There are two more essential aspects encapsulated in the word chakruna. These being the concept of the chakra, the garden, as the center of the indigenous cosmovision and the purina tambu, the remote jungle garden as the campus for embodying the cosmology through practice and training. Why is the garden the center of the indigenous cosmovision? This is because in the garden, through the work ethic it requires one can find the deeper meaning inside oneself of learning to live a life of alignment. A life in alignment with the universal laws that govern our life. 

Harvesting yagé

The garden is where one’s sustenance is obtained, on behalf of many hours a day of practicing the mindful meditations of weeding, harvesting, planting, usually done barefoot, of being close to the earth. And the far off wilderness garden, the training grounds, reached after a long healthy walk, where the customs of old are upheld, such as the drinking of entheogenic plant brews, hunting, fishing and making a wide array of arts and crafts, that are the utensils of everyday life such as baskets and nets. Walking allows for one to to rhythmically swing both sides of the body, this in turn helps one to achieve inner balance. Walking also helps one to process incidents that have occurred and to integrate their lessons. And walking is a vital practice for releasing negativity and helping to renew oneself. Hunting, fishing and making arts and crafts teach one patience and how to concentrate one’s energy.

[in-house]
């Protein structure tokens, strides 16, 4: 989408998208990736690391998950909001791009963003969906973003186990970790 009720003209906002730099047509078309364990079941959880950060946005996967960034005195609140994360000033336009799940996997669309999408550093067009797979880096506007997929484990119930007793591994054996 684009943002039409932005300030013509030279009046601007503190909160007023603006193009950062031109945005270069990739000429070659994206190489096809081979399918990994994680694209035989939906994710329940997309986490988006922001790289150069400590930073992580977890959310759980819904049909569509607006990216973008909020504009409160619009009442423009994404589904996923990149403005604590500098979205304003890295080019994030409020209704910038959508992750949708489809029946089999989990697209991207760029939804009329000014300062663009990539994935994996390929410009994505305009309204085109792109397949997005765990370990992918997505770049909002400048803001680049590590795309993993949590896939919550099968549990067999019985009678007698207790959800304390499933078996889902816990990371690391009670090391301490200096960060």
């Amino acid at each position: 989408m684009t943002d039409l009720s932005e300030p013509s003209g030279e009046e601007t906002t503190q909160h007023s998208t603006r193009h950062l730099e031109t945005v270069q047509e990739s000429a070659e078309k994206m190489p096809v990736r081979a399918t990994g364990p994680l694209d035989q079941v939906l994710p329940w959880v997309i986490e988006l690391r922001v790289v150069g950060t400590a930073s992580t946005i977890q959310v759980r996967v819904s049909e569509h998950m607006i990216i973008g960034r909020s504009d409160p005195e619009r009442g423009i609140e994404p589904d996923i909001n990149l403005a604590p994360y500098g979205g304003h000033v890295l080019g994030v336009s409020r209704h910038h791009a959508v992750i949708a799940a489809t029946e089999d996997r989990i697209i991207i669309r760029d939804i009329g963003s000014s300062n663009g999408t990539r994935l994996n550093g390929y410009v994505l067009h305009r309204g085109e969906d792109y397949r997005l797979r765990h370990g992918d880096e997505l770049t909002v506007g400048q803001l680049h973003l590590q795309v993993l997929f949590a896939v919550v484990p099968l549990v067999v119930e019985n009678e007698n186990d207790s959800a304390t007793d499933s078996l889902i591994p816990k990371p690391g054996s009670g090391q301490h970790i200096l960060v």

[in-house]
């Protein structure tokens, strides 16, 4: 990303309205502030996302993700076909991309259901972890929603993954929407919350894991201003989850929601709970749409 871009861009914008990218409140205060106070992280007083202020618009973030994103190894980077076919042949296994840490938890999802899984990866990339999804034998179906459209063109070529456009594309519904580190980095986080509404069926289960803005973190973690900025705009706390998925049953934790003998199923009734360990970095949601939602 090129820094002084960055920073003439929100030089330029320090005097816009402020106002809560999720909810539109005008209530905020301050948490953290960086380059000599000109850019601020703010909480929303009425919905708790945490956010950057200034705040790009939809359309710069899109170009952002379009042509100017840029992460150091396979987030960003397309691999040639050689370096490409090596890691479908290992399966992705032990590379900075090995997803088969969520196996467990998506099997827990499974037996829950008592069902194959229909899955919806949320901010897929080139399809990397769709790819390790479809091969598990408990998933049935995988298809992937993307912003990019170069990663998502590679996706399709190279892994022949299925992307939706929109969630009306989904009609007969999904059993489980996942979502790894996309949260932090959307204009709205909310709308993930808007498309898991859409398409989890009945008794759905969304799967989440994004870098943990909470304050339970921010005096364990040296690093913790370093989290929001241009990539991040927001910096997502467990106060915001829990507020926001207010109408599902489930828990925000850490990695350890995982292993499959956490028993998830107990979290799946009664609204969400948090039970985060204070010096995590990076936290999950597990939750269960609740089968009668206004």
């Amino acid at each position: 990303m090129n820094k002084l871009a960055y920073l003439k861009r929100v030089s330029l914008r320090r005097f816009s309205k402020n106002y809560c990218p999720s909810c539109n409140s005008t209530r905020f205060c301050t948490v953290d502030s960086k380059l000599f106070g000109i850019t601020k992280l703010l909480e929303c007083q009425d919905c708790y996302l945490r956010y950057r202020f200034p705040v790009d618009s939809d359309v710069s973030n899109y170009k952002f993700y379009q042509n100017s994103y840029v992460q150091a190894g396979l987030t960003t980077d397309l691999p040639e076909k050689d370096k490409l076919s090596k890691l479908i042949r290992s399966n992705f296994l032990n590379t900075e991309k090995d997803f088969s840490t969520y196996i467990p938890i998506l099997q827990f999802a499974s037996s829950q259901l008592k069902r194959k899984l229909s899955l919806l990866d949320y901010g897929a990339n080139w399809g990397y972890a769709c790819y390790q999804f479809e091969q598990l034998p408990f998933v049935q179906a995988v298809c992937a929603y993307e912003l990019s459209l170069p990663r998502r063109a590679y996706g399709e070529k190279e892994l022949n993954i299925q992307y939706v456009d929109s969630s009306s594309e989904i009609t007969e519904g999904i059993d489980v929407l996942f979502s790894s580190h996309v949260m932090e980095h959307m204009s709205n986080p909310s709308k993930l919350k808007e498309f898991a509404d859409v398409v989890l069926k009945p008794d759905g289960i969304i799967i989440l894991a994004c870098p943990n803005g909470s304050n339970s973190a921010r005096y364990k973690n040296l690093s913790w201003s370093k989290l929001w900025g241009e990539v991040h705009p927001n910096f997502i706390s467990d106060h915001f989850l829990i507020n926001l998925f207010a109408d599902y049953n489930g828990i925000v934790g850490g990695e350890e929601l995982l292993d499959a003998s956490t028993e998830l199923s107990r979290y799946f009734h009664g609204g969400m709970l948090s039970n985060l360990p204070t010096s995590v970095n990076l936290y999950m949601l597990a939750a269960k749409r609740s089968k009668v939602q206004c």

Spiritual Cosmology by Pablo Amaringo

The Song of the Rainbow Serpent – Casimiros grandfathers song.

The boa almost got me but I escaped, because a child I am, because I am a walking person. What is it that you can do? There is nothing that you can do. Because I am a walking person. On your boa’s tail I step, there is nothing that you can do. Through every town I have walked, and there is nothing that you can do. A Green green rainbow is appearing, and a clear river is appearing. On a rock I sit, standing I sing. On a rock I sit, standing I sing. 

This song has rich meaning, the interpretation of which this song can be found in Rainforest Medicine, on page 91. Essentially we can see here the importance of walking as a means of renewing oneself, gaining spiritual strength and merging with true nature. The rainbow serpent is a reoccurring theme among various ancient peoples. The Siekopai speak of the Toyá Uncucui, the designs boa, (Rainforest Medicine, on page 65) that is the teacher of the traditions of yagé, The Toyá Uncucui, can engulf one in its mystical translucent light in many ways, opening the path to the celestial realms. The Aboriginal Australians have wonderful myths related the Rainbow Serpent

Wisdom of the Sumiruna  ( master of high spiritual achievement) by Pablo Amaringo